When I was little, I loved The Monster at the End of This Book by Jon Stone. It’s the Sesame Street book where an increasingly desperate Grover begs you not to turn the page because there’s a monster at the end of the book. Then, at the end, you find out that the real monster is Grover. I’ve loved monsters from a young age so I was delighted when I discovered Maury the Miserable Vampire, written by Jeff Roland and illustrated by Adamah VanArsdale.
Maury is a crabby vampire that lives alone with his best friend, a bat named Barry. Barry is Maury’s only friend. Maury would be happy to be left alone until the day that Barry goes missing.
Maury’s quest to find his best friend forces Maury from his castle. He’s forced to meet other monsters and goes on adventures to find Barry and learns that the outside world isn’t necessarily so bad.
I’m going to be honest, I don’t have any kids and I don’t really have any young children in my life. I have no clue if they’d like this. But I also know that my love of monsters started young and I was a misfit from a young age. Sometimes I wonder if a love of monsters and being different tends to go together. So I’d recommend this to kids that love monsters, but also the anxious and the lonely. There are some good lessons about taking risks, being open-hearted, and reaching out for help.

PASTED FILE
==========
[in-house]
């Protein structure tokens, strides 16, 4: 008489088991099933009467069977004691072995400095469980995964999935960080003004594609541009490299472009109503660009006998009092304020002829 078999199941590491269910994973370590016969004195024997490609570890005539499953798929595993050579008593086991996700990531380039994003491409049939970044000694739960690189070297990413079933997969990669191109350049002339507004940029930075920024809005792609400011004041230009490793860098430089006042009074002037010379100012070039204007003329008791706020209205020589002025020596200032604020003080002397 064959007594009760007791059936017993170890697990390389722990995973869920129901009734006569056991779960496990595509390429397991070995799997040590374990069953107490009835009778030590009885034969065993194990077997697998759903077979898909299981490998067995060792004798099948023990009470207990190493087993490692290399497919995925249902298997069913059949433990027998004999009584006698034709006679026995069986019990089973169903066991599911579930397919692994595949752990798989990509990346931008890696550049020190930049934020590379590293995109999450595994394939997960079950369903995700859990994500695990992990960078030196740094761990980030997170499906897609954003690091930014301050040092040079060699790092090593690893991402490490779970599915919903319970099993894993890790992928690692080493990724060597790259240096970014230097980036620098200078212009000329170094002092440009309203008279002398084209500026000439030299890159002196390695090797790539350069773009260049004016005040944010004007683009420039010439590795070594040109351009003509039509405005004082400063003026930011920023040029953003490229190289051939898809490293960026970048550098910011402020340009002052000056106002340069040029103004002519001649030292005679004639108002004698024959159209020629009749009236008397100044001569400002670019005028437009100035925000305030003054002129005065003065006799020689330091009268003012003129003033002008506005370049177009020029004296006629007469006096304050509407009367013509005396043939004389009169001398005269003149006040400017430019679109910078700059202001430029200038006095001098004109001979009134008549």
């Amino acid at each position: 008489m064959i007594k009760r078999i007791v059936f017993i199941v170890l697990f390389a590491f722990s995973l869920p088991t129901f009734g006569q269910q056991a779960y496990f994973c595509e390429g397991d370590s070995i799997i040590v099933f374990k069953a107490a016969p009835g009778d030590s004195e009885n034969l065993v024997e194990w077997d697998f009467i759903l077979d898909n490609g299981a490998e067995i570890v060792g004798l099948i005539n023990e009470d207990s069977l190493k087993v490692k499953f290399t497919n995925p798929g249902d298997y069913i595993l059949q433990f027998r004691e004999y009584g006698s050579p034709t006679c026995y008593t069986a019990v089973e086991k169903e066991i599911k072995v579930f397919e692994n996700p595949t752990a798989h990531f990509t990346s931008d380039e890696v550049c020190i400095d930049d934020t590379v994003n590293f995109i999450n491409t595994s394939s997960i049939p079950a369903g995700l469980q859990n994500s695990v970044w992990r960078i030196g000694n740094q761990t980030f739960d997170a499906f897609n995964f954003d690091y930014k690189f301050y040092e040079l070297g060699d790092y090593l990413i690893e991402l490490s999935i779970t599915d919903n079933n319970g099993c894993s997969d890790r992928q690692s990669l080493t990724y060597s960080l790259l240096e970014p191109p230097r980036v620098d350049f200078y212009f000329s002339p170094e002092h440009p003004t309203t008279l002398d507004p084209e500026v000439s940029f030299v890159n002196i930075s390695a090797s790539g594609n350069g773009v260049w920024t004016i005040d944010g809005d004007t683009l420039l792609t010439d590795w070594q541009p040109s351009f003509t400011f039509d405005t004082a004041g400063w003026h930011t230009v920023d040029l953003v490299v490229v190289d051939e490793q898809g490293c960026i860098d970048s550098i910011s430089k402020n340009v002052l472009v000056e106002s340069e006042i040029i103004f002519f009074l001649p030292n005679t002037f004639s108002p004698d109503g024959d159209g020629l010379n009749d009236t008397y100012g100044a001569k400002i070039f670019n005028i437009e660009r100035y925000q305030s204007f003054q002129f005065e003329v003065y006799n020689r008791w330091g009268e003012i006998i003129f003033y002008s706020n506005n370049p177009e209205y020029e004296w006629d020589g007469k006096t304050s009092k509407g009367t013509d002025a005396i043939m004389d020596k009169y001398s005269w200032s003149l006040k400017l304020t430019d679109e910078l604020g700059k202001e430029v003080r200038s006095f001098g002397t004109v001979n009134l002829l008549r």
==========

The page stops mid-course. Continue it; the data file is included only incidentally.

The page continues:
I’d put the reading level at the age when they’re too old for just picture books but not quite ready for chapter books. The illustrations are charming and complement the story well. I appreciate that Maury is cute-ugly and that his design is reminiscent of Nosferatu.
Basically, this book is adorable and I think parents will enjoy reading it to their children as much as their children will enjoy it.
This book did leave me with some questions. Maury is a vampire, so has he killed anyone and drank their blood? Why do the villagers like him so much? I can only assume that Maury dispatched a rival village that was giving them trouble and now they’re indebted to him and support his bloodlust.